The best of EcoWatch, right in your inbox. Sign up for our email newsletter!
Exxon to Face Criminal Charges for 50,000+ Gallon Fracking Wastewater Spill
By Emily Atkin
Exxon Mobil Corp. subsidiary XTO Energy will have to face criminal charges for allegedly dumping tens of thousands of gallons of fracking waste at a Marcellus Shale drilling site in 2010, according to a Pennsylvania judge’s ruling on Thursday.
Following a preliminary hearing, Magisterial District Judge James G. Carn decided that all eight charges against Exxon—including violations of both the state Clean Streams Law and the Solid Waste Management Act—will be “held for court,” meaning there is enough evidence to take the fossil fuel giant to trial over felony offenses.
Pennsylvania’s Attorney General filed criminal charges back in September, claiming Exxon had removed a plug from a wastewater tank, leading to 57,000 gallons of contaminated water spilling into the soil. The Exxon subsidiary had contested the criminal charges, claiming there was “no lasting environmental impact,” and that the charges could “discourage good environmental practices” from guilty companies.
“The action tells oil and gas operators that setting up infrastructure to recycle produced water exposes them to the risk of significant legal and financial penalties should a small release occur,” Exxon said at the time.
Fracking, or hydraulic fracturing, is a method of extracting fossil fuels that generally increases the flow of oil or gas from a well. It is done by injecting high-pressure water and chemicals miles deep into the ground into subsurface rock, effectively “fracturing” the rock and allowing more spaces for oil and gas to come through. The tactic is generally paired with horizontal drilling.
The high-pressure water and chemical injections generally result in a good amount of wastewater, which is what Exxon is charged with illegally dumping. The specific chemical makeup of that wastewater is a large part of why the practice is so controversial, as public disclosure of what exactly is used in the water is largely self-regulated by the fracking companies. Thanks to laws pushed by corporate front groups like the American Legislative Exchange Council (ALEC), sponsored by ExxonMobil, states have allowed minimum disclosure of the chemicals used in the fluid. Though Pennsylvania does now require disclosure to regulators, it has a “gag rule” banning doctors from talking about the health risks.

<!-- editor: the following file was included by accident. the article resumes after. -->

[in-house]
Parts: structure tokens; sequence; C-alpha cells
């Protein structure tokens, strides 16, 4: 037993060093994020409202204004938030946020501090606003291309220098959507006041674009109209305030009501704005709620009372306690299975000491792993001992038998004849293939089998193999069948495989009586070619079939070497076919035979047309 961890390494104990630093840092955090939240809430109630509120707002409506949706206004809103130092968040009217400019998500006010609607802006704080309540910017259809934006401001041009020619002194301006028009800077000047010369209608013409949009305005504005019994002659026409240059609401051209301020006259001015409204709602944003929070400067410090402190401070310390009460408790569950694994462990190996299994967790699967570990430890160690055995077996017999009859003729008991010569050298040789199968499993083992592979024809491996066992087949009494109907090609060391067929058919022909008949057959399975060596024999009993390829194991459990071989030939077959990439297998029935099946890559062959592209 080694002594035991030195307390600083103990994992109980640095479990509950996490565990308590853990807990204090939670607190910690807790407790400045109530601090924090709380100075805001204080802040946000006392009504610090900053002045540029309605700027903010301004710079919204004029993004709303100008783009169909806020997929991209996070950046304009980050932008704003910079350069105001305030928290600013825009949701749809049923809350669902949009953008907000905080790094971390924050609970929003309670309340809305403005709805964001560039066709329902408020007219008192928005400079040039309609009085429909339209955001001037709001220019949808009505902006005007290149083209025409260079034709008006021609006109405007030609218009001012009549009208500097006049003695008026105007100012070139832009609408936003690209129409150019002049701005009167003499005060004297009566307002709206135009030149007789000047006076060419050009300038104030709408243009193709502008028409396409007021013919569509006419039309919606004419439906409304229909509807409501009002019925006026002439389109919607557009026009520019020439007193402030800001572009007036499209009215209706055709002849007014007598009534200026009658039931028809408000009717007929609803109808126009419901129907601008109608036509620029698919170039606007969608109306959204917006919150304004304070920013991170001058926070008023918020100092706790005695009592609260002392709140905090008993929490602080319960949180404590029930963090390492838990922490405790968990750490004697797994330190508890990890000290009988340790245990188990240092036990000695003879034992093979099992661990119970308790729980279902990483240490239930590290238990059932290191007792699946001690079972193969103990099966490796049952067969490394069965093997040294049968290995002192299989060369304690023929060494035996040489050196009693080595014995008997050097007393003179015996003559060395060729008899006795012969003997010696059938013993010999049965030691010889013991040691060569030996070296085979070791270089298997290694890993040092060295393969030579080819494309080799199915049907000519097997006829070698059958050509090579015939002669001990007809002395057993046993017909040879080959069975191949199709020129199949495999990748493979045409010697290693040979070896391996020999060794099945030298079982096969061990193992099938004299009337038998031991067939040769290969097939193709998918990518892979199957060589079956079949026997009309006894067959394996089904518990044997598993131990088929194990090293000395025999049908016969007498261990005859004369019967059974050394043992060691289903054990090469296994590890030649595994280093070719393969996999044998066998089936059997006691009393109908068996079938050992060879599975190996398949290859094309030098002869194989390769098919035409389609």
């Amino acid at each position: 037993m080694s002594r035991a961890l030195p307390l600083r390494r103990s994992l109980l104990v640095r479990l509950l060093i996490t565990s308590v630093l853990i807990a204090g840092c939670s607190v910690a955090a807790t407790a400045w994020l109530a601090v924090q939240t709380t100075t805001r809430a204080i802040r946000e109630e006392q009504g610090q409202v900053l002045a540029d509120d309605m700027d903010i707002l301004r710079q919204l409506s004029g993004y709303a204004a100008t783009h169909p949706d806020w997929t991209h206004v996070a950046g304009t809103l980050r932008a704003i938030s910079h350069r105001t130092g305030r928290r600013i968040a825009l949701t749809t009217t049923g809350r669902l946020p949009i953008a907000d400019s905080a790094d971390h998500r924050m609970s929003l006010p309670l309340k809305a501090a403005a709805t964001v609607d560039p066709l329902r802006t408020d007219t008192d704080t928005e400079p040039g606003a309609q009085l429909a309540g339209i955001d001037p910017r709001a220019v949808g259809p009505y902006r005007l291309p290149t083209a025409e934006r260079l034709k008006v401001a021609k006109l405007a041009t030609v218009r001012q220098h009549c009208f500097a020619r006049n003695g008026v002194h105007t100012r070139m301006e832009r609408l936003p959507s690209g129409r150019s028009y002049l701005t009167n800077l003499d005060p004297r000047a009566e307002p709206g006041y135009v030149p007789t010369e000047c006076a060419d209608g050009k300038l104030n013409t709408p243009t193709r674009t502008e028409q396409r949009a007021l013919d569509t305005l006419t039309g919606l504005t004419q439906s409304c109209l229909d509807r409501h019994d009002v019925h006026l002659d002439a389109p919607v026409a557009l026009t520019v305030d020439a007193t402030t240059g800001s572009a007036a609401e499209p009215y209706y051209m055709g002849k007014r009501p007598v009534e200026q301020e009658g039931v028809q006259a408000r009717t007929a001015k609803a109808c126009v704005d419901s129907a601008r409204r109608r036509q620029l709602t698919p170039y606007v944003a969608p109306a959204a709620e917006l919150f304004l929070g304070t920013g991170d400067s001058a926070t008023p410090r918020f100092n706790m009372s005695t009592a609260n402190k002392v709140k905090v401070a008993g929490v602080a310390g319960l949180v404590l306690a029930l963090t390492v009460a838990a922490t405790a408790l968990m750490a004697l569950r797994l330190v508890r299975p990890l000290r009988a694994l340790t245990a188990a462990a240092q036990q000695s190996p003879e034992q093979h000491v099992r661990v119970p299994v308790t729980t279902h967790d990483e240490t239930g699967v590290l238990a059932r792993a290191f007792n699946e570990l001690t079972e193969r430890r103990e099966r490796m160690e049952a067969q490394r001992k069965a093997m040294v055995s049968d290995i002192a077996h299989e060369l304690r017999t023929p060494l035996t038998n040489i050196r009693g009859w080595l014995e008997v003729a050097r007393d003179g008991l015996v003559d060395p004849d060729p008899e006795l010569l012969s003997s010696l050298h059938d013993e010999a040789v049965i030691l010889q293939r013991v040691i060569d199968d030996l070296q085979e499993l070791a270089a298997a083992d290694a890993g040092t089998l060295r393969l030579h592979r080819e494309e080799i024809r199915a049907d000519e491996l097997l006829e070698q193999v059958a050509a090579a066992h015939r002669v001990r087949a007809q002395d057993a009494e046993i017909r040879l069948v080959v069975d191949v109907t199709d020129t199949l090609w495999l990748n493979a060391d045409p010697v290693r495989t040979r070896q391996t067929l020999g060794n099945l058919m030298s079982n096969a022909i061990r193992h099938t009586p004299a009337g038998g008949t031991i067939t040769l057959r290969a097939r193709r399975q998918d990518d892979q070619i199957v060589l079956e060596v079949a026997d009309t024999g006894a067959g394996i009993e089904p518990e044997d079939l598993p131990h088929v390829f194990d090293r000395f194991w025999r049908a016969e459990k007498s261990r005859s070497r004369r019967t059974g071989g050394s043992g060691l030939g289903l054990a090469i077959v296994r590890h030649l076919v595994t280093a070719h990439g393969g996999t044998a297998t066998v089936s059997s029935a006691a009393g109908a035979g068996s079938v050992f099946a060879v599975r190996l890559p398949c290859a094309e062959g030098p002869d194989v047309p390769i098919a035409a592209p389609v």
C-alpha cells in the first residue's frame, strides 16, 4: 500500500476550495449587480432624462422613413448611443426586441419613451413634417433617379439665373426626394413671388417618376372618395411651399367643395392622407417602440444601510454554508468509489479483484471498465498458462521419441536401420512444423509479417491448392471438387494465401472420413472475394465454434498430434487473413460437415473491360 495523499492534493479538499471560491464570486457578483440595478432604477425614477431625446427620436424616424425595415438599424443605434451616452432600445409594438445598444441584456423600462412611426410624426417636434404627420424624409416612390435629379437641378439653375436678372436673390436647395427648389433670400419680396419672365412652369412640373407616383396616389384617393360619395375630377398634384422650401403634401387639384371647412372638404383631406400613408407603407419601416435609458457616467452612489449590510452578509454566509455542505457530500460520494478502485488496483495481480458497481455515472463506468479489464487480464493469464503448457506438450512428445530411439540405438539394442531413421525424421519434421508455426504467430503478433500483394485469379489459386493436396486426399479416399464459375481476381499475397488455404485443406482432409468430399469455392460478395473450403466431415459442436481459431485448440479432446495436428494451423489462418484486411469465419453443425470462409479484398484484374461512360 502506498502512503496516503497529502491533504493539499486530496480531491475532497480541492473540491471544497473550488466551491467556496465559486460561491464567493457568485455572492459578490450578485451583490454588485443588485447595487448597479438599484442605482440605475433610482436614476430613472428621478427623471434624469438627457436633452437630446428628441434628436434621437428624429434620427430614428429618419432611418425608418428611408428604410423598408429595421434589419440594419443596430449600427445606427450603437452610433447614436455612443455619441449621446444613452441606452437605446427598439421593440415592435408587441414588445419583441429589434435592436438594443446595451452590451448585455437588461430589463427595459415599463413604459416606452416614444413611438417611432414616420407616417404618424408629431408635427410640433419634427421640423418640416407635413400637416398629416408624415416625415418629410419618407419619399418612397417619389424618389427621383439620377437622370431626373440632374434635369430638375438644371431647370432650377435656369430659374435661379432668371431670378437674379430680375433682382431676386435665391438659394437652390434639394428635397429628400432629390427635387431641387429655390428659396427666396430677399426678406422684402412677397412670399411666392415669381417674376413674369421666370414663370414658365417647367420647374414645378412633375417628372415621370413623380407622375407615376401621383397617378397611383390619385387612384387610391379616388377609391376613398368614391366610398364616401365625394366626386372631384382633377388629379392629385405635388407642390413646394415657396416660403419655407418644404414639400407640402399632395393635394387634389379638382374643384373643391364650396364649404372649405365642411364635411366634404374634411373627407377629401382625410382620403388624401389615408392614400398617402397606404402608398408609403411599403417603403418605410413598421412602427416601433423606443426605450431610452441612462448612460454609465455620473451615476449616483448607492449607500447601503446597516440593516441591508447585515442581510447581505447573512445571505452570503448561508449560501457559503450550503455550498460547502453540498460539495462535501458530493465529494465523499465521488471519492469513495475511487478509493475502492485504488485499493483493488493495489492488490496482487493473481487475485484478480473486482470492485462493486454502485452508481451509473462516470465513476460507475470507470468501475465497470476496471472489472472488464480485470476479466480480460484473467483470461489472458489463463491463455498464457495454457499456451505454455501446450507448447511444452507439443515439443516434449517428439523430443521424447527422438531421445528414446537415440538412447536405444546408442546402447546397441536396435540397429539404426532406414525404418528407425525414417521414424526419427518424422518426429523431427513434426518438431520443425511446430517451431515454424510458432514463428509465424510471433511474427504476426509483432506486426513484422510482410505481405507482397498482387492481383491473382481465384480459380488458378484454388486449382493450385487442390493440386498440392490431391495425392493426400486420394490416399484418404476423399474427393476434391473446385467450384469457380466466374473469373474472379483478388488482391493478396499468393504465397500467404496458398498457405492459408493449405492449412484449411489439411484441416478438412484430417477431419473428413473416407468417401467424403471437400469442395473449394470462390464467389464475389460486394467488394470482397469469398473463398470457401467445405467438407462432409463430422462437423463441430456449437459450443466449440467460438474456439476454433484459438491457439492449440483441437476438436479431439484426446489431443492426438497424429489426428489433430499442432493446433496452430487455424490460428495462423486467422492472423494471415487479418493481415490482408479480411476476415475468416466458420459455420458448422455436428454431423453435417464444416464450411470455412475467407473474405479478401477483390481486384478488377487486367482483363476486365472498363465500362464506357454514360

The most recent study of health risks related to fracking was released in mid-December by the journal Endocrinology, which found the presence of hormone-disrupting chemicals in surface water and groundwater samples in Garfield County, CO—one county at the center of the U.S. fracking boom. The chemicals have been linked to infertility, birth defects and cancer.
Additionally, a July study from the Proceedings of the National Academy of Sciences of USA found that the closer residents live to wells used in fracking, the more likely drinking water is contaminated, with 115 of 141 wells found to contain methane.
Visit EcoWatch’s FRACKING page for more related news on this topic.
EcoWatch Daily Newsletter
By Bijal Trivedi
The Centers for Disease Control and Prevention (CDC) released a report on Nov. 13 that describes a list of microorganisms that have become resistant to antibiotics and pose a serious threat to public health. Each year these so-called superbugs cause more than 2.8 million infections in the U.S. and kill more than 35,000 people.
By Joe Vukovich
Under the guise of responding to consumer complaints that today's energy- and water-efficient dishwashers take too long, the Department of Energy has proposed creating a new class of dishwashers that wouldn't be subject to any water or energy efficiency standards at all. The move would not only undermine three decades of progress for consumers and the environment, it is based on serious distortions of fact regarding today's dishwashers.
By Emily Moran
If you have oak trees in your neighborhood, perhaps you've noticed that some years the ground is carpeted with their acorns, and some years there are hardly any. Biologists call this pattern, in which all the oak trees for miles around make either lots of acorns or almost none, "masting."
By Catherine Davidson
Tashi Yudon peeks out from behind a net curtain at the rooftops below and lets out a sigh, her breath frosting on the windowpane in front of her.
Some 700 kilometers away in the capital city Delhi, temperatures have yet to dip below 25 degrees Celsius, but in Spiti there is already an atmosphere of impatient expectation as winter settles over the valley.